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source: hovding

Hövding is the world’s first airbag for cyclists and is the result of intensive research since 2005. Through advanced sensors, Hövding can sense the cyclist’s movement patterns and will react in case of an accident. The unique airbag will then inflate, fixate your neck and provide the world’s best shock absorption.

Hövding started out in 2005 as a master’s thesis by the two founders Anna Haupt and Terese Alstin, who, at the time, were studying Industrial Design at the University of Lund.

The idea of developing a new type of cycle helmet was a response to the introduction of a law on mandatory helmet use for children up to the age of 15 in Sweden, which triggered a debate on whether cycle helmets should be mandatory for adults too. Anna and Terese saw their master’s thesis as an opportunity to find out whether it would be possible to develop a cycle helmet that people would be happy to wear – whether they had to or not.

The project resulted in the concept of an airbag helmet, which won Innovationsbron’s Ideas Grant. This kick-started the process of developing Hövding into a real product. In 2006 Hövding won the Venture Cup, after which Hövding Sweden AB was founded.

Today Hövding consists of 20 people, each with their own unique expertise, different backgrounds and personalities, inspired by each other and working closely together. We all see the impossible as a trigger and curiousity as a virtue.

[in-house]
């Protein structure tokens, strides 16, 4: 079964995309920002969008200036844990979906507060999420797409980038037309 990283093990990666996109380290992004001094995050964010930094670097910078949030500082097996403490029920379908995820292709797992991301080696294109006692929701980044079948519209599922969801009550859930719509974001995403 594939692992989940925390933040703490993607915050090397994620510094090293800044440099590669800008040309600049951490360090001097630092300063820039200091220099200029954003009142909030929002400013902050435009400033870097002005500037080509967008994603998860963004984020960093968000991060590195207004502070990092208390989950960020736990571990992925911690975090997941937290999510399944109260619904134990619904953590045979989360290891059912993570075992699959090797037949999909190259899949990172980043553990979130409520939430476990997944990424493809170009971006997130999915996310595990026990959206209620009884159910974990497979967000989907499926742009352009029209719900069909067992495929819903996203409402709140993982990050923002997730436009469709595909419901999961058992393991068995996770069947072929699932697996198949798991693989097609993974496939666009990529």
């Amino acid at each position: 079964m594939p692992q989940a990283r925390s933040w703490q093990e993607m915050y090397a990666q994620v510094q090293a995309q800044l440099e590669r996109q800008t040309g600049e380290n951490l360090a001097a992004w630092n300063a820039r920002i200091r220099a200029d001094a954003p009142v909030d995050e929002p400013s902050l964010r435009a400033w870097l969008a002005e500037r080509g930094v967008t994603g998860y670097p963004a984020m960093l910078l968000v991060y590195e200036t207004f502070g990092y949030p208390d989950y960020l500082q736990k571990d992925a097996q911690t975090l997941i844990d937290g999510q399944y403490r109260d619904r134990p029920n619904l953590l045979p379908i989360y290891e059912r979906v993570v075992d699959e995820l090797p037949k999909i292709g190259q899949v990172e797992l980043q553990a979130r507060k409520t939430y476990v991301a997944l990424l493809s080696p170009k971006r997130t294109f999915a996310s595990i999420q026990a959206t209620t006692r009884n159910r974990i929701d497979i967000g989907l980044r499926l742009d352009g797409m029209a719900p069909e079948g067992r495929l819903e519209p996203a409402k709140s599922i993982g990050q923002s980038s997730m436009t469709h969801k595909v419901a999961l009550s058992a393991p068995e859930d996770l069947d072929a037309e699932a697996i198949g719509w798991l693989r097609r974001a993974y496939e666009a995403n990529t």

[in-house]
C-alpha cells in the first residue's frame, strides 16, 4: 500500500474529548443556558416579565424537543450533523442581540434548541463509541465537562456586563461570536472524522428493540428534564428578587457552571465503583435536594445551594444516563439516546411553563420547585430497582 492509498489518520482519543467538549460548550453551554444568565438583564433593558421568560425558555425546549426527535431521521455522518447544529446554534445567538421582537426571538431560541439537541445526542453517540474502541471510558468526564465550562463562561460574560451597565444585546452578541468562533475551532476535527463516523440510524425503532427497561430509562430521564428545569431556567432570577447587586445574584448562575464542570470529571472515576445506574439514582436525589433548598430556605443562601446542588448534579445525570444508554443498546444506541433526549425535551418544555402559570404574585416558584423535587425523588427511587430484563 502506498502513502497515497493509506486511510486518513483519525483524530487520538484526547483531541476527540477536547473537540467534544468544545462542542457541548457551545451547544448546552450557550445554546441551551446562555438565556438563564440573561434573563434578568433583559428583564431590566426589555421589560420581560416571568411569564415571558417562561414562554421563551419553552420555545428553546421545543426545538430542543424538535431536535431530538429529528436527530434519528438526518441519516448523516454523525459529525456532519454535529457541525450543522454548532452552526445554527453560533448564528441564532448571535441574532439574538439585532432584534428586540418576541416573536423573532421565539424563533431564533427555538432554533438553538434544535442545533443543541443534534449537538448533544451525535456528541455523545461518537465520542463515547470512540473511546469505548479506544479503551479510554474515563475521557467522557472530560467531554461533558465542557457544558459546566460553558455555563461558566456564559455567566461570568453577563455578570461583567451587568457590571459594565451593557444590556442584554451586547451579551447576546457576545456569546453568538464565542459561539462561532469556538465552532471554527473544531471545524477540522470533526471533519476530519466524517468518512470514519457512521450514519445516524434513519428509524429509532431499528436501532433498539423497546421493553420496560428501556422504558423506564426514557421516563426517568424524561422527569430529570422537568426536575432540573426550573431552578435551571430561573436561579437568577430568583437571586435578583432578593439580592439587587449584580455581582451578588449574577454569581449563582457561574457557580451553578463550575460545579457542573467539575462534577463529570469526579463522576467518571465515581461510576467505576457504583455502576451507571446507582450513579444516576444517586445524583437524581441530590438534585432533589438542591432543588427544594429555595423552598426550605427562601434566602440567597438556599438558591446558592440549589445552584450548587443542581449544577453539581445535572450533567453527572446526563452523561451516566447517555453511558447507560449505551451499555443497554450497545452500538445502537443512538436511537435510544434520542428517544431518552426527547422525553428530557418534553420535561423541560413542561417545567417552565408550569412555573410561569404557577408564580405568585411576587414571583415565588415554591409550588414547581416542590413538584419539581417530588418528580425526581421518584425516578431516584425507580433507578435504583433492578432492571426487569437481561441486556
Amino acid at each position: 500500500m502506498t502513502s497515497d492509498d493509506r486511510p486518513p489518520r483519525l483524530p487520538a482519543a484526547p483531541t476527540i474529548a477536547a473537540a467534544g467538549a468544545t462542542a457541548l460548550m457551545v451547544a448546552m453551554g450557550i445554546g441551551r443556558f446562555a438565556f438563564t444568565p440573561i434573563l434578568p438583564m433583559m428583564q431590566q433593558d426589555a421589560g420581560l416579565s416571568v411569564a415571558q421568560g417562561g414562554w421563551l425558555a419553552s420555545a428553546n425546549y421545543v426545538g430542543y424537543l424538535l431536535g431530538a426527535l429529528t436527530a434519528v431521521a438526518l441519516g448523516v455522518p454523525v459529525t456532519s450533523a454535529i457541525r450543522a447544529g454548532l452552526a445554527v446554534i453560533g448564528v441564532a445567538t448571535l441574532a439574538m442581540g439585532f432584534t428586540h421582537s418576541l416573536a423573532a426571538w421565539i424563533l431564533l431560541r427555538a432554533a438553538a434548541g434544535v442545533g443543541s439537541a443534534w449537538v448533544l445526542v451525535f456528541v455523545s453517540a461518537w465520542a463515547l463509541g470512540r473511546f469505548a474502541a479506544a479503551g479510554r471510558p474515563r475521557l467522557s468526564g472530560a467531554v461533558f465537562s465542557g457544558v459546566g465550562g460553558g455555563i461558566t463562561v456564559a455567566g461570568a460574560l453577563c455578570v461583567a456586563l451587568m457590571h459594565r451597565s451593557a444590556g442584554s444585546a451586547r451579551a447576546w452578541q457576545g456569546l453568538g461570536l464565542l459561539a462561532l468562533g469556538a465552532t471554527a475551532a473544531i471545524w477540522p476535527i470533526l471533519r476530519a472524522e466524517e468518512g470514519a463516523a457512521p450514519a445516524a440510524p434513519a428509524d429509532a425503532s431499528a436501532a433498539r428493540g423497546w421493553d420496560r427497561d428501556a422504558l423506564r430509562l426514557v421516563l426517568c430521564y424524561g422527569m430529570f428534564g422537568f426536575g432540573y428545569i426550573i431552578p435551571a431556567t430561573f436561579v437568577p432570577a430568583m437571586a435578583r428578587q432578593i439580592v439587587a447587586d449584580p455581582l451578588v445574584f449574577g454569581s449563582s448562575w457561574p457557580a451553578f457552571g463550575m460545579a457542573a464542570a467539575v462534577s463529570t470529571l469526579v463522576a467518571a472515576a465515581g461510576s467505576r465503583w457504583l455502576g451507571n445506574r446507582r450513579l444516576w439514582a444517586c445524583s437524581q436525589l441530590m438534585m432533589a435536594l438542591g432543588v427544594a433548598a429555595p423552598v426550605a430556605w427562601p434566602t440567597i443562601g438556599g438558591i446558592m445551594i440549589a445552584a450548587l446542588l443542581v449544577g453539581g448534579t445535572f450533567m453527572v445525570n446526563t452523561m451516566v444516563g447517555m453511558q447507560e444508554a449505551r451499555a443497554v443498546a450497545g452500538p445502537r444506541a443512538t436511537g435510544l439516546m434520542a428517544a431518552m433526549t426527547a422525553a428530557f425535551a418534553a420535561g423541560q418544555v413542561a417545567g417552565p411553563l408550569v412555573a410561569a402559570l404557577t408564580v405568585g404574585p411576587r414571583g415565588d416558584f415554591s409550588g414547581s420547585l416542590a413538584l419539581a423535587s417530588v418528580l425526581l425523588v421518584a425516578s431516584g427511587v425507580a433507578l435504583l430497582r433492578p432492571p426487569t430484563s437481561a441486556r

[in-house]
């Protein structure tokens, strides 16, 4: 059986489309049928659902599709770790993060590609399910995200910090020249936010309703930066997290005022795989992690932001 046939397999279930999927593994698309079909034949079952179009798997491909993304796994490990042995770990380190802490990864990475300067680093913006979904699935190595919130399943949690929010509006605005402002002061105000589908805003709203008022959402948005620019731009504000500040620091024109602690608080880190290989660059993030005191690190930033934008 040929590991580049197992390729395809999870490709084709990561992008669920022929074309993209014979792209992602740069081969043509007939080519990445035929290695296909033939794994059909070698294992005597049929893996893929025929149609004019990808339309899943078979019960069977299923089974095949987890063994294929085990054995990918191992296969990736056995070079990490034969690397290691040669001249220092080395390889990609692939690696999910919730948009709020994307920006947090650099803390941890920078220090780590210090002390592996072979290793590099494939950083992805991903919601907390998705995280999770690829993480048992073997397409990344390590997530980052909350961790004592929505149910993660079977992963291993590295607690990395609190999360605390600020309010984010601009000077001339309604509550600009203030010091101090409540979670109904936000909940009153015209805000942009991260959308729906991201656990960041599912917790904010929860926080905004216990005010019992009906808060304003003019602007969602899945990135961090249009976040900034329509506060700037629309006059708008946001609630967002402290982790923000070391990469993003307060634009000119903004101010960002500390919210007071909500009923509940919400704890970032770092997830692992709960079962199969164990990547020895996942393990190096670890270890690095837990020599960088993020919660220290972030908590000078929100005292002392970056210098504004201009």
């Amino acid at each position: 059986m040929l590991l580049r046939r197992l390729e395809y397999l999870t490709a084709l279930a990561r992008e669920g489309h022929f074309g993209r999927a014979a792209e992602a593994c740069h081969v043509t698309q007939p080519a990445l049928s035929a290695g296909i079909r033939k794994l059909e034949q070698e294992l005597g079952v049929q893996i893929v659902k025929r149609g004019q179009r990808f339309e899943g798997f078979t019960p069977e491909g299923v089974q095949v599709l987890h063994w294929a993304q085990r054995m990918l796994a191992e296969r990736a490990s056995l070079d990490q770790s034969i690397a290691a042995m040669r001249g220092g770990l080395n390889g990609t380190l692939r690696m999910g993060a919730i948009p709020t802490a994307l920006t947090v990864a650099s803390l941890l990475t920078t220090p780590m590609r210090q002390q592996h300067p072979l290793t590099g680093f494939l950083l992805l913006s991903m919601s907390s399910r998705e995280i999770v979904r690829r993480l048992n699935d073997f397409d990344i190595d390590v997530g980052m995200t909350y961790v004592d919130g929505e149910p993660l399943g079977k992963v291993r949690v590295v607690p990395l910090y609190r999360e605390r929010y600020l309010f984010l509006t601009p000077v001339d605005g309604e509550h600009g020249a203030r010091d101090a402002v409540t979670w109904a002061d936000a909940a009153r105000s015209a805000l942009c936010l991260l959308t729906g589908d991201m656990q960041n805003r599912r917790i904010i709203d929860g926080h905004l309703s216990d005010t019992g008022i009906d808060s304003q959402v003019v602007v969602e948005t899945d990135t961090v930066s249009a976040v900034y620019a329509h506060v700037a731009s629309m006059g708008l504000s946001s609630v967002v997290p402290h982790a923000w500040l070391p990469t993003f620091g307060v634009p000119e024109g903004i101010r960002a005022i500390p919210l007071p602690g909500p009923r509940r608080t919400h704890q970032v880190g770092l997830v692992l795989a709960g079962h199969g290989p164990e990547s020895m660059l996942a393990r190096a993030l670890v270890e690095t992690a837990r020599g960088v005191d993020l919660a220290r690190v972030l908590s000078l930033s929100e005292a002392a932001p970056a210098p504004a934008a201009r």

Anna Haupt left the company in december 2014 and Terese Alstin left in february 2015.

HEAD OFFICE AND PRODUCTION

Our head office is located in Malmö in Sweden. We also have a small branch in Kungälv. The final assembly of Hövding is carried out by Nihon Plast, in China.
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source: thetimescouk
Inventors who found that cyclists disliked wearing helmets because they spoilt their hair have the answer: the cyclist’s airbag. Anna Haupt, one of the Swedish designers of the device, said: “We went out asking people why they didn’t use helmets. They were quite vain actually. They said they didn’t want something that destroyed their hair. They wanted something discreet, invisible if possible.”
She and Terese Alstin developed the Hövding helmet, a collar that sits around a rider’s neck, with sensors that detect movements indicating an imminent crash. It inflates in milliseconds. They began creating the device seven years ago when helmets were made compulsory for children in Sweden.
The device, which has been cleared by European safety standard regulators, is now available to British customers through the company’s website and costs €399 (£337). It has a rechargeable battery, is waterproof, and is put on with a zip. It looks elegant, sitting on a person’s shoulders like a scarf.
Ms Haupt suggested that the gadget also provides more safety than traditional helmets.
“The biggest advantage is the shock-absorbing capacity,” she said. “If you hit something, it’s important that the helmet can absorb as much force as possible so the brain doesn’t have to. Our airbag is very thick and absorbs the hit in an accident more softly than conventional helmets with plastic material.”
Designers have described it as a revolutionary device, while cycling campaigners said it may persuade many people to begin wearing helmets on the road and encourage others to start riding their bikes once more.
“It’s another option for people who want added security,” said Martin Key, campaigns manager at British Cycling. “If it gets more people out riding, then I’m for it.”
However Mr Key suggested that cyclists should not have to wear a helmet if they preferred not to, emphasising that the pursuit is largely safe.